Of course, Maggie cheats on Miles, breaking the kind man's heart and leaving him only too happy to hang with his new friend, Iris, over the holidays. Meanwhile, Iris learns of Amanda's involvement with her brother, Graham. Not initially happy, Iris tries her best to be happy for her brother, who is after all, a widower with two daughters, though Amanda doesn't know that yet. So, while Amanda tries to sift through the mystery of random phone calls by "Sophie" and "Ophelia," Graham does his best to continue the relationship without dropping the big bomb. One surprise visit to Graham's house, however, and the cat is out of the bag. And, surprisingly, Amanda isn't afraid; rather, for the first time in Amanda's life since her parent's divorce, she's letting herself actually "feel" something, which just may be love.
Back to Miles and Iris. The unwarranted arrival of her ex, Jasper, proves nearly fatal for the Brit beauty, but the leading lady is given the final opportunity to sever ties. And, because it is she, not he, who decides to pull the plug on the unrequited union, Iris is suddenly free from the burden of her former heartbreak. So, too, is Miles given the opportunity to cut ties with the flighty Maggie, who still attempts to charm her way back into his heart. Together, the two, now stronger inside, begin a relationship that is better with the knowledge that they're leaving their baggage at the door. This allows them to start a new life together sans regrets. But now that Iris is heading home to England, and Amanda back to California, how will the women and their respective new "others" decide to resolve the dilemma?
"The Holiday" is a cheeky, charming romantic comedy that will make you laugh and cry all at the same time. Though occasionally parts run stale, for the most part "The Holiday" remains a heartwarming gift for romantics. Jack Black is completely endearing; it's nice to see him in a role that goes beyond archetypal comic caricature, and yet, traces of the trademark Black are still there, and in good form. Winslet delivers her role with ease; compared to Titanic, Iris is a walk in the park, though Winslet walks gracefully enough to make you love her as much as her former, more publicized heroine. Jude Law is as handsome as ever, and it's nice to see him in a more vulnerable role that departs from his traditionally creepy or flashy former roles; in "The Holiday," Law is simply a very good-looking "everyman." Admittedly, Diaz is a bit hard to relate to. Although the thought of the kooky blonde, who enrapt audiences with her role in "There's Something About Mary," actually crying and feeling heartbroken is a far stretch. Consequently, you can't really feel sorry for her, or connect to her in ways you can with the other characters. At times, one wonders what a man like Graham sees in a girl like Amanda (as portrayed by Diaz). And yet, there are moments when Diaz justifies being cast as Amanda, bedazzling audiences with her charming eccentric humor and unassuming good looks. If nothing else, Law and Diaz are compatible on the attractive scale.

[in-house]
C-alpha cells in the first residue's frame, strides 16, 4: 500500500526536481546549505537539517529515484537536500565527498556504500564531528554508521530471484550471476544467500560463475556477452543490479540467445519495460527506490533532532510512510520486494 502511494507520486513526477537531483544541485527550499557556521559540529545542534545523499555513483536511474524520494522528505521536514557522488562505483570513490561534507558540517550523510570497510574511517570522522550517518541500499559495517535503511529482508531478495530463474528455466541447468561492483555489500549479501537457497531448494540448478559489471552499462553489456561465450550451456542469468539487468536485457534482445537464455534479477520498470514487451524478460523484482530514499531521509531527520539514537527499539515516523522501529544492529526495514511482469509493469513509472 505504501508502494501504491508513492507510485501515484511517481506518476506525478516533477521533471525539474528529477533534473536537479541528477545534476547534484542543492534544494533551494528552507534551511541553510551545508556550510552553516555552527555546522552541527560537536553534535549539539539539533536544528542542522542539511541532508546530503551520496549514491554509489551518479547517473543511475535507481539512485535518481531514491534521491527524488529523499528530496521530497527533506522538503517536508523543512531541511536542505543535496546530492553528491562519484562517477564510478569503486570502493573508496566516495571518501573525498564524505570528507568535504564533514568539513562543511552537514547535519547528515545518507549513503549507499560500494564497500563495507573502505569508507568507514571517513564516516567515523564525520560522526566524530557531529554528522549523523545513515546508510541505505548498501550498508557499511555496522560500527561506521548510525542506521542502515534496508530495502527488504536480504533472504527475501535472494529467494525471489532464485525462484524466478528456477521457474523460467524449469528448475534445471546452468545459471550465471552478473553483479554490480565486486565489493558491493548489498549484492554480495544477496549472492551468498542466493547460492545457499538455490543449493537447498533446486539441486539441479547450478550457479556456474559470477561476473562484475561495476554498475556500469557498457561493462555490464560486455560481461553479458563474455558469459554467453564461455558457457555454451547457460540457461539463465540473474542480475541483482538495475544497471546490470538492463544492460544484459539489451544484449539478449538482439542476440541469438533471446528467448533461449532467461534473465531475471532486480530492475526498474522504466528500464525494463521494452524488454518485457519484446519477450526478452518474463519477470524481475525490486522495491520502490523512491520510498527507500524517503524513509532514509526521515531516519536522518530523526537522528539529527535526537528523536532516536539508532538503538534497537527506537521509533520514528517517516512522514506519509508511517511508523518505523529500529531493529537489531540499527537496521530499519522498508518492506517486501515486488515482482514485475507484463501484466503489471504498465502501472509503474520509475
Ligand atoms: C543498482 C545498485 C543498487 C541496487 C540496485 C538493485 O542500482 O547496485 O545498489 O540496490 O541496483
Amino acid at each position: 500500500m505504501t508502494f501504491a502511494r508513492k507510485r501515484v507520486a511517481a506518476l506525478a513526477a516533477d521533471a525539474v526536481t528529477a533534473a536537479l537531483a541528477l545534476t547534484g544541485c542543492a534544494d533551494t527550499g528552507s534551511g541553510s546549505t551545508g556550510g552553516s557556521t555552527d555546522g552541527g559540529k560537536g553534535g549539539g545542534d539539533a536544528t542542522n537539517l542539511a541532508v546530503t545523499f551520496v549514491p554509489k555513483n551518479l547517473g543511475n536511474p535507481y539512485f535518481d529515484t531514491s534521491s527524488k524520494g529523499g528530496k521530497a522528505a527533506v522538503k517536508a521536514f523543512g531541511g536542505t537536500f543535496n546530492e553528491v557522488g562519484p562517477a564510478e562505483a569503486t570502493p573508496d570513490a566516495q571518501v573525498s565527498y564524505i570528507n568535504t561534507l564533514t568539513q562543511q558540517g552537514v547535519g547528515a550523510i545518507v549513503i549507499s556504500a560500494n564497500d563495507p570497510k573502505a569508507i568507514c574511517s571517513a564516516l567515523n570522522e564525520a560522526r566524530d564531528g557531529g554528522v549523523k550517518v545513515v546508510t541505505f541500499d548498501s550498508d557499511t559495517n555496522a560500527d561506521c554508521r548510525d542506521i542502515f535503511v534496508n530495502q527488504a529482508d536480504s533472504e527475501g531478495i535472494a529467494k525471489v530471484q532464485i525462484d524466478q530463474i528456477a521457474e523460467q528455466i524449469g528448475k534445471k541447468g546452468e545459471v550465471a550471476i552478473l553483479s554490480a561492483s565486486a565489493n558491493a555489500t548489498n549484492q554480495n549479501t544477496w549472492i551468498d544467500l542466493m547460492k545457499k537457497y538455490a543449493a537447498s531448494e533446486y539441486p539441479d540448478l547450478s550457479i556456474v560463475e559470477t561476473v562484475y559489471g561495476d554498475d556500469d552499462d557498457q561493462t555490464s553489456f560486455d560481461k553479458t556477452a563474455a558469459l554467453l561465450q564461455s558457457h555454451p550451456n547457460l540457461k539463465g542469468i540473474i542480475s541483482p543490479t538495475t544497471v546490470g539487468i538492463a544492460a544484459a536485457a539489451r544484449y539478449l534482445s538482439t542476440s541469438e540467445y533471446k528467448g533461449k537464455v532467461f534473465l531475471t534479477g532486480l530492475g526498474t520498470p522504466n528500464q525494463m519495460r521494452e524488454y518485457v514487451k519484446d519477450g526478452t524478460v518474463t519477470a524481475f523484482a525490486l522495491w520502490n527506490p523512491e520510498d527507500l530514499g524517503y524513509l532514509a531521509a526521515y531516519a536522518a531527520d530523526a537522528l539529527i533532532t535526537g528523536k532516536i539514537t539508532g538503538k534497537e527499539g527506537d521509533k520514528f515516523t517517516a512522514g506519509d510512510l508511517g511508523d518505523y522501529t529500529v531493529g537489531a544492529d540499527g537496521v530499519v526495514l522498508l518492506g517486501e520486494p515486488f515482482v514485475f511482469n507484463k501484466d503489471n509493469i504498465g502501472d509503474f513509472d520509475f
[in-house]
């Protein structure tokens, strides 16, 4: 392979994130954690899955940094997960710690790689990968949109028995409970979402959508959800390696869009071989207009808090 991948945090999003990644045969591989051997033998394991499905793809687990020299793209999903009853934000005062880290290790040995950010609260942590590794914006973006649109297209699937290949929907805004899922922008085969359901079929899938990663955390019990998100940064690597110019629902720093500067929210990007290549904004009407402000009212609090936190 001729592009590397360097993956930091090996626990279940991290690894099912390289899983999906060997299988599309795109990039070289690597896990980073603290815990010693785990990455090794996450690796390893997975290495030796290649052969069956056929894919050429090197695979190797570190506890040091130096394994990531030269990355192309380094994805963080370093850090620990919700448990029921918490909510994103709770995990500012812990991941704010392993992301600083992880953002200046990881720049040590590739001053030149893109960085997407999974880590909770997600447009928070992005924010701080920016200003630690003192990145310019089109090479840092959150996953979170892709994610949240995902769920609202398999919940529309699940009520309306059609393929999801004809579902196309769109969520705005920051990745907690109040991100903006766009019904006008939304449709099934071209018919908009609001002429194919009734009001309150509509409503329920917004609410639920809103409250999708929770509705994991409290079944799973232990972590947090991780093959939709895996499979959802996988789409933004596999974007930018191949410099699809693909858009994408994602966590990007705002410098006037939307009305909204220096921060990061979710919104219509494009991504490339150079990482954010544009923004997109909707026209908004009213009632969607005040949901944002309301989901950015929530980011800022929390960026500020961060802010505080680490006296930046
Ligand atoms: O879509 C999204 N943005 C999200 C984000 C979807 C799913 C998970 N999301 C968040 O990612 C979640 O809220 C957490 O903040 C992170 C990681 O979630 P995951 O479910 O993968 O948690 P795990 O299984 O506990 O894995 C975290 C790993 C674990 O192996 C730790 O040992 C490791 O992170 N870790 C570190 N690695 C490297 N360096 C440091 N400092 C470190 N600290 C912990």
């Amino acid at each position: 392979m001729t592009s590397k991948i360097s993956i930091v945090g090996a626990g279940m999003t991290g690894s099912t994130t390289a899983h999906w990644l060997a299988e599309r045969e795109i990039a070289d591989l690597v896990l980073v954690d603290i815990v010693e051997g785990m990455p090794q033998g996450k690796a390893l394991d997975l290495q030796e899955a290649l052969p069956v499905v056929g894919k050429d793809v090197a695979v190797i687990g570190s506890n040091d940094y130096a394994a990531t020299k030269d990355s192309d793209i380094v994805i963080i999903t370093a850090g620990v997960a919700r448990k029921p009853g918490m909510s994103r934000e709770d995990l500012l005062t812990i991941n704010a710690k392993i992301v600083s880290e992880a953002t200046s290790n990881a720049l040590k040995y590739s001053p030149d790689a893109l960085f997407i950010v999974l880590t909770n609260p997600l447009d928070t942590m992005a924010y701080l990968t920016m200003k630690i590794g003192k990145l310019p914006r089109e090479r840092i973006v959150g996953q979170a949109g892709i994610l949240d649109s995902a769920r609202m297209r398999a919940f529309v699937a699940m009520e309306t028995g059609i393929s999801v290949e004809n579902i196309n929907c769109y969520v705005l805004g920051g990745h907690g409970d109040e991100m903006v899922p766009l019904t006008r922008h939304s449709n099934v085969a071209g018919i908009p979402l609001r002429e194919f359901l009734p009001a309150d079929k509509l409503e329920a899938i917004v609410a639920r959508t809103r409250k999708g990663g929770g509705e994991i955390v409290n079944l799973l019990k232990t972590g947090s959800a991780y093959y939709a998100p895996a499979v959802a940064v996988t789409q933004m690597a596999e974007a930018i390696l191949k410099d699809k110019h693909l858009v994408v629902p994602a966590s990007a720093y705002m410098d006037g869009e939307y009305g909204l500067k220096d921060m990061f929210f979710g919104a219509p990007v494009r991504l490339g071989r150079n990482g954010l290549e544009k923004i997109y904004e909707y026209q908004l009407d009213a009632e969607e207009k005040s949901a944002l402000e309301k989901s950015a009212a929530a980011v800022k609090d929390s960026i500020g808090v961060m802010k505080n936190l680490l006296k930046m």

As a romantic comedy, no jaw-dropping results, nevertheless, this romantic comedy doesn't scrimp on the budget. Overall, "The Holiday" is aesthetically pleasing, even when the plot isn't, which is only on occasion. In short, this is a great young to-middle-aged couple's romantic comedy that suits the romantic palette and the anal retentive alike, particularly on those nostalgic nights. So cuddle up to some Winslet, Diaz, Law, and Black courtesy of Tinsel Town's magic and enjoy.